A nice article about how 401k plans are better off with only index funds. I do have a quibble with the article. Index funds generally outperform actively managed funds over the long run due to their lower fees. Looking at the last 10 years, all of the index funds I have recommended for 401k plans have performed in the top half of their peer group, and most in the top third, due to significantly lower fees.
Listen to this interview with the author of A Random Walk Down Wall Street. The book explains the basics of investing in a very simple way and cuts through a lot of investment myths and hype. http://www.npr.org/2015/01/19/377698238/markets-may-stumble-or-skyrocket-but-this-economist-says-hold-on-tight
Last week I was interviewed for Marketplace Weekend, a syndicated program on NPR on the topic of inheritance. One thing that I found interesting was the idea that people can plan to spend all of their money before they die leaving no inheritance. In my experience this is rare. What is much more likely is people will run out of assets prior to death or will still have assets when they die. For example, many people own a house with equity when they die which their heirs will inherit.
To listen to the entire show click here. My segment begins at 34:45.
Our Full Financial Planning clients have the option to review their finances on their mobile devices using the Long Financial Planning mobile site from emoney .
The mobile site gives you a quick snapshot of your accounts, net worth, investments, spending, and budgets with the option to drill down on your transactions and to view documents in your vault. I’ve been using the mobile site for my own personal finances and in some ways I prefer it to the regular website. You can save the mobile site as an app on your phone and create a 4-digit code for access. Once you do this you can use the site just as you would use an app.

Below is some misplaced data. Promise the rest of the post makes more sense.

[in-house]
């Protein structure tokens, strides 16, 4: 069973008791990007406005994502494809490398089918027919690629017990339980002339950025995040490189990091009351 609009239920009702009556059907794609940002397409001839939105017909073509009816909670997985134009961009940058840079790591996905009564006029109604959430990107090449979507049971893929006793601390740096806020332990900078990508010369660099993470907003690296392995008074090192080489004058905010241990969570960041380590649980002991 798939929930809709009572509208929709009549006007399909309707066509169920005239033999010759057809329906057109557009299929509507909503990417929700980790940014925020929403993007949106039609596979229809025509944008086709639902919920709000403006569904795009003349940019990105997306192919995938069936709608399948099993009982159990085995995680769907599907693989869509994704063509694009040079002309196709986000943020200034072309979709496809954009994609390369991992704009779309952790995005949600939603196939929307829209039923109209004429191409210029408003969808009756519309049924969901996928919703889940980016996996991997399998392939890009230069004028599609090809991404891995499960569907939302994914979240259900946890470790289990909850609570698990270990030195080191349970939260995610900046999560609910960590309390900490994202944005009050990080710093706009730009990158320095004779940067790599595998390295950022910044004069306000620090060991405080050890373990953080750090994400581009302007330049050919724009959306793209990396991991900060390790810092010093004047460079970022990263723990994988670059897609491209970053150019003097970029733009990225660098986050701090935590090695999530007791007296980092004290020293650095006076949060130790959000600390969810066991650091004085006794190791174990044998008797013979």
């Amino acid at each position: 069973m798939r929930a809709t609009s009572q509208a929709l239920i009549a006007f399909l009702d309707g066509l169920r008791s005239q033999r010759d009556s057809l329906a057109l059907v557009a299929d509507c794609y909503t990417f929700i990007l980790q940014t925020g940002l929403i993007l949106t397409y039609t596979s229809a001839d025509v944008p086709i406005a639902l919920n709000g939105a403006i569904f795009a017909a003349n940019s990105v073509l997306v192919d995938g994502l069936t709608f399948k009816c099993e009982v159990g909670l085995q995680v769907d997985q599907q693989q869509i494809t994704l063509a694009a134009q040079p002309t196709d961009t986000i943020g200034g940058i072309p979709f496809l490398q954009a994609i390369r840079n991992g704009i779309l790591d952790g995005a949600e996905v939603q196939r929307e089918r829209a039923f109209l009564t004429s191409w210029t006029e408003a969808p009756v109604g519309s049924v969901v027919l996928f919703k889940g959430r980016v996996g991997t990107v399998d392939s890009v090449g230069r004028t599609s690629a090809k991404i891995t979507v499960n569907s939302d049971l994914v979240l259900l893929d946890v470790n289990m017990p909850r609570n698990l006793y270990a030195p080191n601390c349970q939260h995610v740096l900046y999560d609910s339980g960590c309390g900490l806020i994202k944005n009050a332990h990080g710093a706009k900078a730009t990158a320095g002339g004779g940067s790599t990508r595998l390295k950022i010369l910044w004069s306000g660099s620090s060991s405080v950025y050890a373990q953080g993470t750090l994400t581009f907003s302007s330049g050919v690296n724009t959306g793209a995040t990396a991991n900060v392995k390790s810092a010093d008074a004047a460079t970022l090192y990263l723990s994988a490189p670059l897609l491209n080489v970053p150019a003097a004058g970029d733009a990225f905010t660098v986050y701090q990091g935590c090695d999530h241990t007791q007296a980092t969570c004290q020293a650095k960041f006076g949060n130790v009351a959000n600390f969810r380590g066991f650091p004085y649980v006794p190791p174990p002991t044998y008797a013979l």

To see how to load the mobile site and save it as an app click below.
On June 12 the Supreme Court ruled that Inherited IRAs no longer offer protection from creditors. In the past all types of IRAs offered creditor protection. With this ruling, IRAs that you inherit are stripped of that protection. Other types of IRAs still offer protection from creditors. If you are a spouse inheriting an IRA you can change the inherited IRA into your own IRA which would grant it protection from creditors.
To read more about the ruling: Inherited IRAs lose bankruptcy protection
That is a great question that I get often. There are a couple of things to think about.
In most circumstances rolling your old employer plan into IRA is probably the best option. That option allows you to access low cost funds from places like Vanguard and Fidelity that may not be available in your old employer plan. It also makes it easier for you to keep up with the money, if you change addresses etc.
If you are thinking about rolling your old employer plan to a Traditional IRA and your Adjusted Gross Income (at the bottom of the first page of your tax return) is more than about $112,000 (single) or $178,000 (married) and you do not have a Traditional IRA now, you may want to skip rolling over your old employer plan into a Traditional IRA. Keeping that money out of a Traditional IRA allows you to make a tax-free “back door” Roth IRA contribution by contributing to a Traditional IRA and then immediately converting it to a Roth IRA. In that case you would move your old 401k plan balance directly to your new employer plan if it had lower cost options than your old plan, or leave it at your old plan if the opposite were true.
On the small chance that your old employer 401k balance was in a Roth 401k, I recommend rolling the balance directly into a Roth IRA and not into your new employer plan.
I hope this helps.
I was recently a guest on the Morning Shift on Chicago Public Radio about retirement planning.
There’s and interesting article in today’s WSJ about how brokers are calling themselves “Fee Based” advisors to make themselves sound like “Fee-Only” advisors. Fee-Only advisors are almost always are fiduciaries in all aspects of their work, where Fee-Based advisors almost never are. The article points out that Fee-Based advisors are really “Fee and Commission” and make money from selling products to clients and have all of the inherent conflicts of interests that entails.
I was interviewed on Chicago Public Radio about retirement planning. I was able to make the point that many small companies have 401k plans with hidden fees, that could cost employees a good chuck of their retirement savings. Even worse, because the fees are hidden there are unaware of how much they are losing.